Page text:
Rally (previously known as Rally Obedience or Rally O) was created to promote a positive relationship between a dog and its owner. The emphasis is on fun and excitement for both dog and handler alike. Rally is currently the fastest growing dog sport in the USA and Canada.
Rally is often described as a combination of agility and obedience. A rally course is set out with numbered stations including a start and finish. Like agility, handlers have the opportunity to walk the course to become familiar with it before competing. Participants then navigate the course by following the numbers and carrying out the exercise shown on the sign positioned at each of the numbered stations. Dogs work in the “heel” position between exercises. At the novice level, dogs negotiate a course of between 10 and 15 signs (not including the start and finish) and work on lead during the test. There are a total of 50 possible signs, which gradually increasing in complexity. The highest levels of rally use up to 24 signs (including many which feature complex activities) and complete the courses off-lead.
Rally was designed with the average dog owner in mind, as a way to introduce them into the world of dog sports. It was also designed for people to just have fun with their dog. Rally is also suitable for accomplished obedience or agility triallers as it provides them with another way to interact with their dog. Rally is particularly popular amongst ageing dogs who are less able to manage some of the more strenuous dog sports.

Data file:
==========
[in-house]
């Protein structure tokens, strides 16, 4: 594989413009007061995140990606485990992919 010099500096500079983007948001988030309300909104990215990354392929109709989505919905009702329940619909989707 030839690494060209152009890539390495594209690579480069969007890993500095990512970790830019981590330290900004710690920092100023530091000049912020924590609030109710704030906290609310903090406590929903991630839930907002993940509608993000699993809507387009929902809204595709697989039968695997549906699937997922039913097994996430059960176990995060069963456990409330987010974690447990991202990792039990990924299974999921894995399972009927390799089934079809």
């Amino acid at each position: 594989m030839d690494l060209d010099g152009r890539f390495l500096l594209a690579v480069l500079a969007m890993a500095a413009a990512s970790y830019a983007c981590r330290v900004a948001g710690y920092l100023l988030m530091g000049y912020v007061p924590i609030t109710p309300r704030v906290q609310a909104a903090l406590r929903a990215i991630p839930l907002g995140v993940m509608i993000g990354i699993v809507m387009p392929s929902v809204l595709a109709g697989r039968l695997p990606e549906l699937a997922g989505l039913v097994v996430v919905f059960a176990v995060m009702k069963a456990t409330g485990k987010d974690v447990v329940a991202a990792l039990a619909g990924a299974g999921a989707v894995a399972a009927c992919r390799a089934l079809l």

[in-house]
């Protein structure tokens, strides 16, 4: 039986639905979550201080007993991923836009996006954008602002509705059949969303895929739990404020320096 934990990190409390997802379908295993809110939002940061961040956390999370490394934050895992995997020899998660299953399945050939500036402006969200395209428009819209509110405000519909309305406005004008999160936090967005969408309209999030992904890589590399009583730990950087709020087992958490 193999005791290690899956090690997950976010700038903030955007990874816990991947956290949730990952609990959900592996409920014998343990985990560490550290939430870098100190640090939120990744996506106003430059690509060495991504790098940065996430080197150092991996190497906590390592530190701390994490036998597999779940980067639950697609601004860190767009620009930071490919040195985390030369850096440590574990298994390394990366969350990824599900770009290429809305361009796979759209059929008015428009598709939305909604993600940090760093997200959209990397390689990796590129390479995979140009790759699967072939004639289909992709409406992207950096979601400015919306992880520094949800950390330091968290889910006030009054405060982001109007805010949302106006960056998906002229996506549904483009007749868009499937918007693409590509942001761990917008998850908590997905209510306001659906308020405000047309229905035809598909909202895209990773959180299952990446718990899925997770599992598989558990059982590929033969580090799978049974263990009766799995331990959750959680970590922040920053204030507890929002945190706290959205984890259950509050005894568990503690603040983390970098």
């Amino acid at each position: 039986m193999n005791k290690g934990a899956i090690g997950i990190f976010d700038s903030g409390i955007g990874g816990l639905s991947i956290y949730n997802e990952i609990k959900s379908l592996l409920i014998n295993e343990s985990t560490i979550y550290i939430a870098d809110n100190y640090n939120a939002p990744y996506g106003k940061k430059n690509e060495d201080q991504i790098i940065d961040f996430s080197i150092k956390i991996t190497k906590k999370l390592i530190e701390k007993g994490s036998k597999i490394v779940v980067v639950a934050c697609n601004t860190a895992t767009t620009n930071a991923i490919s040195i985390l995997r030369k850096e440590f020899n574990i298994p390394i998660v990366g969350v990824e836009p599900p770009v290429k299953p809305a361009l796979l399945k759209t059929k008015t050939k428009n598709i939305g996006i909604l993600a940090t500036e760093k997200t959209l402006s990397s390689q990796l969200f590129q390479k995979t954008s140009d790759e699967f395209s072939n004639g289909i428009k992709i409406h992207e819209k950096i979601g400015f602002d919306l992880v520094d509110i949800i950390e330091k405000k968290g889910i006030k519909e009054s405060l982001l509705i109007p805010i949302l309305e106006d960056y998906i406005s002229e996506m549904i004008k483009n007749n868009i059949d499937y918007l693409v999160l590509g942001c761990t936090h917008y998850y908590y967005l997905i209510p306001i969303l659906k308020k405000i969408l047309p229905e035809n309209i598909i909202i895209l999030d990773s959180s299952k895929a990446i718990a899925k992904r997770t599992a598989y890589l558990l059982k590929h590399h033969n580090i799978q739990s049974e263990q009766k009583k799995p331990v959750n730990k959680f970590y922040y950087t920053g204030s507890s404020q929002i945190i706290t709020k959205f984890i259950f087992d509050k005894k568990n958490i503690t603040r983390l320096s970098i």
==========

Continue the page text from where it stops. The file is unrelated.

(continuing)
In rally, competitors complete the course on their own and are allowed to use multiple hand and verbal cues. Handlers can talk to, praise and encourage their dog throughout the performance, leading to a far more relaxed atmosphere than other dog sports. Each run is a different series of exercises – you never know what the course will be until you do the preliminary walk through.
You can find more information in the Rules for Rally, available on the Australian National Kennel Council website.
The following image provides some examples of common rally signs.
If you would like to try out rally at CDODC, your dog will first need to pass Basic 2 Obedience. Once this has been achieved, you can fill in an expression of interest form on the table near the office. You will be placed on a waiting list and contacted by one of our volunteers when a position becomes available. For more information, please contact the club’s rally co-ordinator at email@example.com.